Families remember loved ones who died from COVID-19, 2 years since 1st case was detected in US

"I wish my dad was here."
SAN FRANCISCO (KGO) -- It has been two years since the first case of COVID was detected in the U.S.

ABC7 news reporter Luz Pena spoke to people across the country whose loved ones died of COVID-19 and now are taking action to honor them. More than 800,000 people have died from the virus in the U.S.

Tara Krebbs lost her dad Charles to COVID in 2020. She's grateful to all the medical workers who showed compassion and love during his last days.

"It's so hard on so many levels. There have been so many up and downs. The vaccines came out and I felt so positive. I volunteered at a vaccine site and cried while I was vaccinating seniors because I was like 'Oh my God I wish my dad was here,'" said Krebbs, Arizona resident.

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In June of 2020 Kristin Urquiza's parents got COVID. Her dad Mark Urquiza passed away shortly after. Out of pain and grief, Urquiza started "Marked by COVID."

"It came to me that we've been marked and for the rest of our lives we will be marked by COVID. That was both an inspiration from my father, but also wanting to create a name for an organization that could be a really big tent for people who have been impacted by COVID," said Urquiza.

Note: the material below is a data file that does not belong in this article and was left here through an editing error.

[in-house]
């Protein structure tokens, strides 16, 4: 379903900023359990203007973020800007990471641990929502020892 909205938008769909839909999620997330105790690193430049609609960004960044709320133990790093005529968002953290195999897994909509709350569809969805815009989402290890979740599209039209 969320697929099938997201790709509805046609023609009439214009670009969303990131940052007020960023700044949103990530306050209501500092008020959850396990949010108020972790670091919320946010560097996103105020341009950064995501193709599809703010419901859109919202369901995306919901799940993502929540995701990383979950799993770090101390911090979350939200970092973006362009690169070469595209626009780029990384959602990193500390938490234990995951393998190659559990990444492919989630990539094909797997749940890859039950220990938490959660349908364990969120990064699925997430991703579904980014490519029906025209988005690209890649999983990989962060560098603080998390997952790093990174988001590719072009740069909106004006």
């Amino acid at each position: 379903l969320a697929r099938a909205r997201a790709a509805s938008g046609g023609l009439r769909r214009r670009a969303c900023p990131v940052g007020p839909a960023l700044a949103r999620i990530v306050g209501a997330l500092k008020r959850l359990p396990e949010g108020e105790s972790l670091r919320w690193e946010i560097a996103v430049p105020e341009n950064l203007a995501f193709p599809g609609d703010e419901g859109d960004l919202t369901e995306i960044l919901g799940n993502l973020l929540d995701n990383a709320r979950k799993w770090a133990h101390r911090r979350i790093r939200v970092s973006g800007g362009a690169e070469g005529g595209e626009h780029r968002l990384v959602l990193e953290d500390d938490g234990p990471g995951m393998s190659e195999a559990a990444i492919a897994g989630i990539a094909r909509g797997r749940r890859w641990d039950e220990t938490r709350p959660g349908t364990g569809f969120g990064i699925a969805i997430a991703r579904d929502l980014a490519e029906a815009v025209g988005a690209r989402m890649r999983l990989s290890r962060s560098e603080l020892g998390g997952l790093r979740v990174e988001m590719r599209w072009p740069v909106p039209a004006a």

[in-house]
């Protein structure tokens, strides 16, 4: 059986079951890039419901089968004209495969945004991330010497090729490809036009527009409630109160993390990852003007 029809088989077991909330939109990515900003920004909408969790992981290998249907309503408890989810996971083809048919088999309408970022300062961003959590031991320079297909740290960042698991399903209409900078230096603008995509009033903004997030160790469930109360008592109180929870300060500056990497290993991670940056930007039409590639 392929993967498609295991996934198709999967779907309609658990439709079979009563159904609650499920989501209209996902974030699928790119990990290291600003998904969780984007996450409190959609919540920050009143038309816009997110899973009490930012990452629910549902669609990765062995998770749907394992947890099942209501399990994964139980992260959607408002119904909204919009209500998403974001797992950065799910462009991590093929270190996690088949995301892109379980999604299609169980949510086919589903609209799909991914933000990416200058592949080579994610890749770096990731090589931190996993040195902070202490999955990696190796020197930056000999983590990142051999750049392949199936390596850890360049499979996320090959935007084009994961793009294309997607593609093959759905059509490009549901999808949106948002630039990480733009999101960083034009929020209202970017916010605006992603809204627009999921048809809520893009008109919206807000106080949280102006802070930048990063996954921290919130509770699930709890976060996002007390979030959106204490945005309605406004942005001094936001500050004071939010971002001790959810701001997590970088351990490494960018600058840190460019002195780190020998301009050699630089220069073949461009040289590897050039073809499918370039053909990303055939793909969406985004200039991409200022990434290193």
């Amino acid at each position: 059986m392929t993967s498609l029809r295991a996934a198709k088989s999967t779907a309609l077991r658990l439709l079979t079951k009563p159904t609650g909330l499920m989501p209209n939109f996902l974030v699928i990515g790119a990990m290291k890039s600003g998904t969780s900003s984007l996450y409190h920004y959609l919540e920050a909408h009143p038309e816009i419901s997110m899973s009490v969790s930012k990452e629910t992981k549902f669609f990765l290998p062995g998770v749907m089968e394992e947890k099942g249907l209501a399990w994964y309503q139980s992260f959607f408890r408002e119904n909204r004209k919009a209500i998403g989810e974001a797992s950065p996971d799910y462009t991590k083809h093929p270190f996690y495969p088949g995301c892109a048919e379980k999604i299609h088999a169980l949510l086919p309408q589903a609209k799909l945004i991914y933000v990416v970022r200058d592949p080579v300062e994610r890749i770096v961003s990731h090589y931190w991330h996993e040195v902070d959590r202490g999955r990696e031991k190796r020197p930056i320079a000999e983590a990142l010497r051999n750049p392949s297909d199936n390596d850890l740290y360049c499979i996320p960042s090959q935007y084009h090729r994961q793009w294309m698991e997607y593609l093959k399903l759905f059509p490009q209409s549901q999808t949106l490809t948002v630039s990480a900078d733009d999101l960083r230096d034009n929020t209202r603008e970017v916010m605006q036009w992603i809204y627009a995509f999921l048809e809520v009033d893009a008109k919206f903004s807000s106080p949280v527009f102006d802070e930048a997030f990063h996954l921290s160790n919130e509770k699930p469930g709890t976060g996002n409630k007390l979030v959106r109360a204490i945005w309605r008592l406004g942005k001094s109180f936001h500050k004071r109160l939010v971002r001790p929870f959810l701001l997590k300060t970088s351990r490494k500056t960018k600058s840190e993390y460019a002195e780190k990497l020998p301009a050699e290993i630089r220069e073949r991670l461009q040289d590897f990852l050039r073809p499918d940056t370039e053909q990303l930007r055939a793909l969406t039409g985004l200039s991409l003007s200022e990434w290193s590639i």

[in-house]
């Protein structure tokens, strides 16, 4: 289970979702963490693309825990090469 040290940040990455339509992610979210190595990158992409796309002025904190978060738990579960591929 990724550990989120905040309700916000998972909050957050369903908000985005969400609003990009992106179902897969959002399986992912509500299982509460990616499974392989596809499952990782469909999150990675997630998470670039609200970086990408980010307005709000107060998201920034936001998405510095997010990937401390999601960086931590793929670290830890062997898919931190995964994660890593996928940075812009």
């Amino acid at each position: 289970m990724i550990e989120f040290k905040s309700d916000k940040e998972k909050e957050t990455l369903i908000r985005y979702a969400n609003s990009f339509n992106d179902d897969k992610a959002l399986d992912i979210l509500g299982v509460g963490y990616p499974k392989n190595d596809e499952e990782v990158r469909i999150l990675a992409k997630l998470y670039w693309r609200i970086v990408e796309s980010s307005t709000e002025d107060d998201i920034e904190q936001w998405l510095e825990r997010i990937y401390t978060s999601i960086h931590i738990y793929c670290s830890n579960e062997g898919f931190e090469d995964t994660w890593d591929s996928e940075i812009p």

"Marked by COVID" has given families who lost loved ones a new direction. Kristin called out former President Donald Trump for spreading false information that led to the death of her father.

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"I'm so grateful for the advancements that we've had. I'm so grateful, too, that we've been able to work on such a quick timeline to develop and bring to market the vaccine technology, treatments for folks, the new Pfizer pill," said Urquiza as she reflected on the last two years.

One of the members of "Marked by COVID" is Lucy Esparza- Casarez. She lost her husband and sister-in-law to COVID in early 2020.

"Within two months, I lost everything," said Esparza- Casarez.

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Now she is working with "Marked by COVID" on establishing a COVID Memorial Day.

"I feel like I have purpose now. Like, I found what I need to be doing. We can't just let the memory of our loved ones just go by the wayside. This was a huge tragedy," said Lucy Esparza- Casarez, Southern California resident.

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Deshira Wallace, is also part of the organization. She lost her uncle to COVID. She reflected on the improvements we've seen since the first COVID case was detected in January 2020.

"We are seeing some progress moving forward with the tests that have been going out and masks that are going out too. However, we need to make sure those are consistently available and free," said Wallace.

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